Government publishes draft Communications Data Bill
The draft Communications Data Bill would give intelligence services and the police new, extensive powers to monitor communications data (subscriber data, use data and traffic data). While RIPA (The Regulation of Investigatory Powers Act) already allows for law enforcement agencies to intercept phone, Internet or email communications in some circumstances, the government says that the existing powers are not strong enough to tackle terrorism and serious crime. A new element in the proposals is that Internet and phone service providers would need to retain records of every user's phone, Internet and email use, and it is proposed that this would also apply to Facebook, Skype etc.
A joint parliamentary committee will be set up to scrutinise the draft Bill before it is submitted to the normal parliamentary process. The draft Bill has already faced tough opposition and could clash with the Human Rights Act.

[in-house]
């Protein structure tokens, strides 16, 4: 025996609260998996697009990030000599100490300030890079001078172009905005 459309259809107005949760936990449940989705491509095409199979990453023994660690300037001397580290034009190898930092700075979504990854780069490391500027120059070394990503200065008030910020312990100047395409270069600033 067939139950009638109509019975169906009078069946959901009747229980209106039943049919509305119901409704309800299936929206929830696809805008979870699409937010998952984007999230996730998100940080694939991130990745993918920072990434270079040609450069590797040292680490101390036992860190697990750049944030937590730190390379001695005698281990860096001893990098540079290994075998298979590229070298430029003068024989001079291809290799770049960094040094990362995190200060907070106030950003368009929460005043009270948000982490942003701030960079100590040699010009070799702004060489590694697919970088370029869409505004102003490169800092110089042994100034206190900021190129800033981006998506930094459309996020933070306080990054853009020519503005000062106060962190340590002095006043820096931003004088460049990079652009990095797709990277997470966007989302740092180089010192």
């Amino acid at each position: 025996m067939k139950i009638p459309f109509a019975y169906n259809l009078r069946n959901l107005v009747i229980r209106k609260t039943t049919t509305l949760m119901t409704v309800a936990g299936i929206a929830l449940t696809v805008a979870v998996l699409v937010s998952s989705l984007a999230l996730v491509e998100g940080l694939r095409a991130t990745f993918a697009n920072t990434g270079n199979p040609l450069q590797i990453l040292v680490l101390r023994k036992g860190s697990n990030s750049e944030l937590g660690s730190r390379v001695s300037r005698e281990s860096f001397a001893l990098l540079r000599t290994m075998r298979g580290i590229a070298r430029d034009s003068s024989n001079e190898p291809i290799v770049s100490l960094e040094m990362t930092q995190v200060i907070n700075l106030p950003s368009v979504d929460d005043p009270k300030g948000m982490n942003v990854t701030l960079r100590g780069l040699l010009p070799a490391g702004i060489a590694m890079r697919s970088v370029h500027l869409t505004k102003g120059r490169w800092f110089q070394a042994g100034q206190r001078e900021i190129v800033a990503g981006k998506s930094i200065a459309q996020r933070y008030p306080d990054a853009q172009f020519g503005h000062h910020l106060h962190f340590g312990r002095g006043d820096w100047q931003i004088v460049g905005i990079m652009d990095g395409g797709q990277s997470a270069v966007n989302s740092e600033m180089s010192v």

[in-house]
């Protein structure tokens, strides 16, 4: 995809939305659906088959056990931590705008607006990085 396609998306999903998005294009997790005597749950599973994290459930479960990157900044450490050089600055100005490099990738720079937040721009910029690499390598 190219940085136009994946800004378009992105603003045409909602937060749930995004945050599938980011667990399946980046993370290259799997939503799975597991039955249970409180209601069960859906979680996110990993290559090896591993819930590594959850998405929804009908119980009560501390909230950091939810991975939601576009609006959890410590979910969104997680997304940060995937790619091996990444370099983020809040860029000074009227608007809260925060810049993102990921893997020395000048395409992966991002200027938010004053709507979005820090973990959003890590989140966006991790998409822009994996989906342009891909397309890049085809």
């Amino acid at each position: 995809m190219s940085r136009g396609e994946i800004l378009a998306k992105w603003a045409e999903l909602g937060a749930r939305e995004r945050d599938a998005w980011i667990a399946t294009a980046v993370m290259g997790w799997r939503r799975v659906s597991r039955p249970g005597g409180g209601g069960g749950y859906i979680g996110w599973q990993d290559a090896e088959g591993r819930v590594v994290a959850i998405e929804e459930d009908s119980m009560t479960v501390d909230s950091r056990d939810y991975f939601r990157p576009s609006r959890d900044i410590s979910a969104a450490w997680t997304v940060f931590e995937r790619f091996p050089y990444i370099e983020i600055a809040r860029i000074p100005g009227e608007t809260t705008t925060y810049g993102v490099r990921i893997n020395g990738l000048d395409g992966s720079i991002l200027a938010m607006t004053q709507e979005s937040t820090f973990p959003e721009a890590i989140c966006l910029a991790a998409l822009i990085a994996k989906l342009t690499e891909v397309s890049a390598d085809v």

An ICO spokesperson said: “Ultimately, it is for Parliament to determine whether or not the proposals contained in the draft Bill are a proportionate response to the perceived problem of communications data capability. The Information Commissioner will contribute to the Joint Committee's consideration of the draft Bill and, in particular, the adequacy of the proposed safeguards and limitations. If the Information Commissioner is to be in a position to ensure compliance with the Data Protection Act, in respect of security of retained personal information and its destruction after 12 months, the ICO will need appropriately enhanced powers and the necessary additional resources.”
The draft Bill was published on 14 June.
Read more about this topic in the next issue of PL&B's UK Report.